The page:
neural pathways, hence more influence, to the neocortex than the reverse. Ideas and beliefs are weak arms to battle feelings; remember our feelings are important survival mechanisms and should be permanently strong. They should not be easily turned off in by ideas. In psychotherapy we need to pay closer attention to the structure and function of our brains so that we don’t concoct sham theories. Insights are not the powerful weapon we once thought they were. In fact, the major part of the twentieth century psychotherapy relied on insights as the principal focus. Feelings were too often neglected; again thinking that ideas could control and change feelings. What we need is a proper balance between thinking and feelings. We cannot have runaway feelings or cemented-in ideas that refract feelings. When a psychotherapy has ideas as its principle mode of operation there is bound to be an imbalance.

Animals can feel without attached ideas. But in humans, feelings have an ideational, comprehension counterpart that helps integrate the feeling. But we should not confuse ideas about feelings with the feelings themselves. A therapist who tries to “correct” a patient’s feelings is dissuading a biologic/feeling memory. Neurotic ideas are deviated based on historic feelings of the person. They are in line with feelings; only an outsider can diagnose them as deviated or neurotic. He can do this because he cannot easily see buried feelings that drive the beliefs. When the therapist and patient see and understand the feelings, the ideas will no longer be considered aberrant. But those feelings drove deviated ideas for survival. It is not whimsy or caprice that one chooses ideas. In fact, ideas are chosen by the feeling, not the reverse. “I hate women,” is one idea that a person can have due to a harridan mother who smothered her child. He hates his mother and then generalizes to all women. He is generalizing early experience and feelings with his mother. Hating women is our carte d’ entrée, allowing us to probe deeper. Once we lock-into the patient’s hate and then allow the patient freedom to express and feel it, he will automatically be taken back to origins of the feeling. And there lies integration and resolution. Comprehension is the last stage in the experience of a feeling.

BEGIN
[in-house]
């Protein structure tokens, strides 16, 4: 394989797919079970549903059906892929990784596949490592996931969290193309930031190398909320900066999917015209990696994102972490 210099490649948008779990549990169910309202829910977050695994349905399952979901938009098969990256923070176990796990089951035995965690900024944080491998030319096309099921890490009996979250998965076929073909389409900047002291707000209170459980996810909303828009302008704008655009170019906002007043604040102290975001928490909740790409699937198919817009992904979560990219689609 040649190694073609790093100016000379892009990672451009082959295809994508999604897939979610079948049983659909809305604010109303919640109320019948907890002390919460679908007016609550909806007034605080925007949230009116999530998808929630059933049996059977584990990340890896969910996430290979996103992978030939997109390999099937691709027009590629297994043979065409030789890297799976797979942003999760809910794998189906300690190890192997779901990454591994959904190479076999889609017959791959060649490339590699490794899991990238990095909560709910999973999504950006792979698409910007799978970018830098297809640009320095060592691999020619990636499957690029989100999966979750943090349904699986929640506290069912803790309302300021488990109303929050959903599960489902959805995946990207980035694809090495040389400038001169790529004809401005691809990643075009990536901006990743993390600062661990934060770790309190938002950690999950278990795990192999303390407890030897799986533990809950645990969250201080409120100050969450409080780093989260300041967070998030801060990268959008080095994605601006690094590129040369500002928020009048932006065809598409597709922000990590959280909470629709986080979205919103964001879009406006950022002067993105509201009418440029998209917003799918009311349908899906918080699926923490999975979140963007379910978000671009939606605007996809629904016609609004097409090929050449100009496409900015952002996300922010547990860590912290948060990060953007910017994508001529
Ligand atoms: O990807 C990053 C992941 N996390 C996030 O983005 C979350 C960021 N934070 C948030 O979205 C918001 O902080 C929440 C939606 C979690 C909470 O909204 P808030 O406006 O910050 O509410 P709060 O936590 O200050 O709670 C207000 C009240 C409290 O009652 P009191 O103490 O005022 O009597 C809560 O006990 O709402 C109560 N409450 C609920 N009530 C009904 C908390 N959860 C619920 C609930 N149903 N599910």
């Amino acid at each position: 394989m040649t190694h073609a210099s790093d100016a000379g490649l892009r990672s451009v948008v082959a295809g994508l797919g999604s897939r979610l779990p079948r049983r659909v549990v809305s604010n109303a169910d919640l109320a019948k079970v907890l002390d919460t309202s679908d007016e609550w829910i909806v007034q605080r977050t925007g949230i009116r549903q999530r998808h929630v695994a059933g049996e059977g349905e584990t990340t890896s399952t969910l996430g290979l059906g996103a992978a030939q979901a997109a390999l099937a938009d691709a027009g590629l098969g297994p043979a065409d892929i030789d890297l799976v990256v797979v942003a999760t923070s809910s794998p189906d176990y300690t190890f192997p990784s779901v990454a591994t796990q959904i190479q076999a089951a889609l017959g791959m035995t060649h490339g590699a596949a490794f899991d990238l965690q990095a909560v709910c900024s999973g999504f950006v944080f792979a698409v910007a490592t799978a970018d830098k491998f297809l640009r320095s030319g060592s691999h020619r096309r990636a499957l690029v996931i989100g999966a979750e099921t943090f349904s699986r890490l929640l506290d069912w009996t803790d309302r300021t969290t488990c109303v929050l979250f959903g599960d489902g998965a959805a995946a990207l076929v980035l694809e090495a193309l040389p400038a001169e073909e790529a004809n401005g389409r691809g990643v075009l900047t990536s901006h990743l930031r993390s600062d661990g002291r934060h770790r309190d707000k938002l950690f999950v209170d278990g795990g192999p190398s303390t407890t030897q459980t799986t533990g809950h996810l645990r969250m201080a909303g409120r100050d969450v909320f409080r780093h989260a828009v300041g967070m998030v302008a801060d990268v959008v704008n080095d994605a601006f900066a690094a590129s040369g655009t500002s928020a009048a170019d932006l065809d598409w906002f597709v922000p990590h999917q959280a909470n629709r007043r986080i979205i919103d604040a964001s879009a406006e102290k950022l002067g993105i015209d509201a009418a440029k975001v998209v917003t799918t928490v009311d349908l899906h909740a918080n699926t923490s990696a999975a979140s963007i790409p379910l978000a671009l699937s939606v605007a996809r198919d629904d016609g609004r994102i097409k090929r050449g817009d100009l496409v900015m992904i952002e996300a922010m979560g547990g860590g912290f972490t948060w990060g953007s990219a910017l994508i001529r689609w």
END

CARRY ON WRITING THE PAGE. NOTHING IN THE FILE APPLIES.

When a patient begins to resolve a long-standing feeling (imprint) she has been liberated. When we rely on the therapists’ comprehension of what the patient may be feeling, all is lost. If the therapist talks more than the patient all is really lost; there is no hope of a cure. If the patient is feeling, she has greater involvement of more brain systems than with insights or ideas. It is deeper and more profound. For that we need a therapist who has access to her deep unconscious. For therapists who spend years perfecting the intellectual side of psychology to the detriment of feeling, it is a daunting task.